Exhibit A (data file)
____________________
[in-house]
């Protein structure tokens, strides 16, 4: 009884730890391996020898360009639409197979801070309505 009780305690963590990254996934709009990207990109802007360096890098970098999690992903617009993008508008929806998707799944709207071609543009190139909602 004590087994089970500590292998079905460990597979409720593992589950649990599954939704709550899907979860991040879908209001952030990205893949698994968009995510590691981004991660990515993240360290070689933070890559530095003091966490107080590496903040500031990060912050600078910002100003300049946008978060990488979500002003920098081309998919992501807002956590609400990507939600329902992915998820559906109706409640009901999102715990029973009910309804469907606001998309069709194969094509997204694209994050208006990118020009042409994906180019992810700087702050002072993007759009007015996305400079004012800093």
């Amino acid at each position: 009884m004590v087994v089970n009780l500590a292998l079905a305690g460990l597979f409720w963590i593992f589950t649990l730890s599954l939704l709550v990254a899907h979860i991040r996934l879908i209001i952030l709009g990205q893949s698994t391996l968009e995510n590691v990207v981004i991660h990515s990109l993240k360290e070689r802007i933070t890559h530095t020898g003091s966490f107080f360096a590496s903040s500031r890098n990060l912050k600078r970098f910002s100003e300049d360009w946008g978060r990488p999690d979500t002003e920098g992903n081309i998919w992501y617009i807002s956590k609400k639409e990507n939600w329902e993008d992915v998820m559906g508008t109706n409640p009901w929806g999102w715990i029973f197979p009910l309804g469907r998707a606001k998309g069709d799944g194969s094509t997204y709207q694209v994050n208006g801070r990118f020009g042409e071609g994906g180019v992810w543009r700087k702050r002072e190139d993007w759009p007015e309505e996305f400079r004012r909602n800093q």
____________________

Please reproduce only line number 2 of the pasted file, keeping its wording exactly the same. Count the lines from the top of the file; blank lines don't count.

């Protein structure tokens, strides 16, 4: 009884730890391996020898360009639409197979801070309505 009780305690963590990254996934709009990207990109802007360096890098970098999690992903617009993008508008929806998707799944709207071609543009190139909602 004590087994089970500590292998079905460990597979409720593992589950649990599954939704709550899907979860991040879908209001952030990205893949698994968009995510590691981004991660990515993240360290070689933070890559530095003091966490107080590496903040500031990060912050600078910002100003300049946008978060990488979500002003920098081309998919992501807002956590609400990507939600329902992915998820559906109706409640009901999102715990029973009910309804469907606001998309069709194969094509997204694209994050208006990118020009042409994906180019992810700087702050002072993007759009007015996305400079004012800093």